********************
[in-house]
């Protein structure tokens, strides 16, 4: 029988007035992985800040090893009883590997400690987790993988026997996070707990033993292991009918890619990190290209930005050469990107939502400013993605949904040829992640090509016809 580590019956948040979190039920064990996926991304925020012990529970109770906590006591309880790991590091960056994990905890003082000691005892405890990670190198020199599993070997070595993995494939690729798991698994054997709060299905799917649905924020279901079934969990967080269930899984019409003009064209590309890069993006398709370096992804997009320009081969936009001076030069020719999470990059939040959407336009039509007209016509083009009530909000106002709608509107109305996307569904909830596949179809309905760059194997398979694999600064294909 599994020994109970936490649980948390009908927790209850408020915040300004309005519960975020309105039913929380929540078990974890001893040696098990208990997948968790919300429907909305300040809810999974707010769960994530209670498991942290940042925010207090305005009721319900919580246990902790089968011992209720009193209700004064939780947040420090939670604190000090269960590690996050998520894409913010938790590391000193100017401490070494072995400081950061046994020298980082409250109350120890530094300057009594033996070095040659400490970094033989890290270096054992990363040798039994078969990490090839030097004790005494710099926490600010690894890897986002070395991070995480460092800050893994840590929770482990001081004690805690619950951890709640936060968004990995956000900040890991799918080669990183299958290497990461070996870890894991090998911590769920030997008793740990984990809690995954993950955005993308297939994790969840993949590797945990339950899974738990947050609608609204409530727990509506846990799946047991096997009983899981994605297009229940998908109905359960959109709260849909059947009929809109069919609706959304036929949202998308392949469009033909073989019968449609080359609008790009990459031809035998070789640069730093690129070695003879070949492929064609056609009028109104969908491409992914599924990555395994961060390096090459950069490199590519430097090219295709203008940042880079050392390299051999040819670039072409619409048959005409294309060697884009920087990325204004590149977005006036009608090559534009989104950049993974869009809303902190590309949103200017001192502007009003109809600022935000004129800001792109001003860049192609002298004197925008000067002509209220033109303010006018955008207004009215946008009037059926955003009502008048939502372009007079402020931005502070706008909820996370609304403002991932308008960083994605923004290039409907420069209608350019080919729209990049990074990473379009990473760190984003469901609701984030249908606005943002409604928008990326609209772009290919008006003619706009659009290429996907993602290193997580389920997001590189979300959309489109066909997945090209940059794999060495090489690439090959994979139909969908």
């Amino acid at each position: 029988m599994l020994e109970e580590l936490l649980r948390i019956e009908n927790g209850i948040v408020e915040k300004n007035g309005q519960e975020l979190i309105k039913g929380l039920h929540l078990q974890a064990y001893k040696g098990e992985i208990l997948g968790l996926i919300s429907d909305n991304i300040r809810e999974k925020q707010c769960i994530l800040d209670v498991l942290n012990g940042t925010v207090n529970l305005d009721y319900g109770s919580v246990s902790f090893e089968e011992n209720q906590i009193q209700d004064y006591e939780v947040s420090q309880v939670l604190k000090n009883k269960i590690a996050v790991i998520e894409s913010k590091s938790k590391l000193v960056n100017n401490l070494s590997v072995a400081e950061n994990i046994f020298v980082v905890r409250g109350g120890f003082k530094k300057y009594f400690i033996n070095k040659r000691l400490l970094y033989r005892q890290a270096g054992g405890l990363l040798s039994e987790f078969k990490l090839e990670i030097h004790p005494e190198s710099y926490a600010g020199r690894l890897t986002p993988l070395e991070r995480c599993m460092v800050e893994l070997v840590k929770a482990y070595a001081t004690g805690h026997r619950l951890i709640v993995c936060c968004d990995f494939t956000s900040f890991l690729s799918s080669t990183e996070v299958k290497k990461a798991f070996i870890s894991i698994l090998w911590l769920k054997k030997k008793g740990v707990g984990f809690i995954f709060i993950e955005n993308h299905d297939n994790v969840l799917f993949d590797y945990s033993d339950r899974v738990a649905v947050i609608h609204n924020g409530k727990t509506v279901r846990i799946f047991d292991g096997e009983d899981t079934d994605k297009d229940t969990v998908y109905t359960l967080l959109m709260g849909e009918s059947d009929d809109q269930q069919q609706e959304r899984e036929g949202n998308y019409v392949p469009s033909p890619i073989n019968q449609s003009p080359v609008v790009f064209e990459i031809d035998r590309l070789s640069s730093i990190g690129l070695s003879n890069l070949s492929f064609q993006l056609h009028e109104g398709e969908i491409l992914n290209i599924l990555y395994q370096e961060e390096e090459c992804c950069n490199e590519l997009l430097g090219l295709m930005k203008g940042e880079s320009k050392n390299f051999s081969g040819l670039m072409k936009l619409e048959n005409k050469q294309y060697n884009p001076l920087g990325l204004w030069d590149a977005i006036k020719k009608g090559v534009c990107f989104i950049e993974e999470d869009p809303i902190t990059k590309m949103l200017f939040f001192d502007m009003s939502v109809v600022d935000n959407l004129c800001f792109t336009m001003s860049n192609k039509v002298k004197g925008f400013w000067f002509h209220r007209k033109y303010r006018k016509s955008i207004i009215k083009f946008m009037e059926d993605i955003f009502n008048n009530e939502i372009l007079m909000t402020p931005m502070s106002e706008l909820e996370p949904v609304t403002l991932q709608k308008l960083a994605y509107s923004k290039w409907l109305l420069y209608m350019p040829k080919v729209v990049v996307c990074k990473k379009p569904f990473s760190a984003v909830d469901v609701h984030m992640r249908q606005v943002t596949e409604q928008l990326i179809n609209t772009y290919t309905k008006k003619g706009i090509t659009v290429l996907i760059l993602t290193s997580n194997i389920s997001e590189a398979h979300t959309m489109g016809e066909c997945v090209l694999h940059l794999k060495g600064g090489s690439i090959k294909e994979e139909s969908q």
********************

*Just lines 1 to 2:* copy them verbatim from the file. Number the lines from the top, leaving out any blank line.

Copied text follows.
[in-house]
């Protein structure tokens, strides 16, 4: 029988007035992985800040090893009883590997400690987790993988026997996070707990033993292991009918890619990190290209930005050469990107939502400013993605949904040829992640090509016809 580590019956948040979190039920064990996926991304925020012990529970109770906590006591309880790991590091960056994990905890003082000691005892405890990670190198020199599993070997070595993995494939690729798991698994054997709060299905799917649905924020279901079934969990967080269930899984019409003009064209590309890069993006398709370096992804997009320009081969936009001076030069020719999470990059939040959407336009039509007209016509083009009530909000106002709608509107109305996307569904909830596949179809309905760059194997398979694999600064294909 599994020994109970936490649980948390009908927790209850408020915040300004309005519960975020309105039913929380929540078990974890001893040696098990208990997948968790919300429907909305300040809810999974707010769960994530209670498991942290940042925010207090305005009721319900919580246990902790089968011992209720009193209700004064939780947040420090939670604190000090269960590690996050998520894409913010938790590391000193100017401490070494072995400081950061046994020298980082409250109350120890530094300057009594033996070095040659400490970094033989890290270096054992990363040798039994078969990490090839030097004790005494710099926490600010690894890897986002070395991070995480460092800050893994840590929770482990001081004690805690619950951890709640936060968004990995956000900040890991799918080669990183299958290497990461070996870890894991090998911590769920030997008793740990984990809690995954993950955005993308297939994790969840993949590797945990339950899974738990947050609608609204409530727990509506846990799946047991096997009983899981994605297009229940998908109905359960959109709260849909059947009929809109069919609706959304036929949202998308392949469009033909073989019968449609080359609008790009990459031809035998070789640069730093690129070695003879070949492929064609056609009028109104969908491409992914599924990555395994961060390096090459950069490199590519430097090219295709203008940042880079050392390299051999040819670039072409619409048959005409294309060697884009920087990325204004590149977005006036009608090559534009989104950049993974869009809303902190590309949103200017001192502007009003109809600022935000004129800001792109001003860049192609002298004197925008000067002509209220033109303010006018955008207004009215946008009037059926955003009502008048939502372009007079402020931005502070706008909820996370609304403002991932308008960083994605923004290039409907420069209608350019080919729209990049990074990473379009990473760190984003469901609701984030249908606005943002409604928008990326609209772009290919008006003619706009659009290429996907993602290193997580389920997001590189979300959309489109066909997945090209940059794999060495090489690439090959994979139909969908």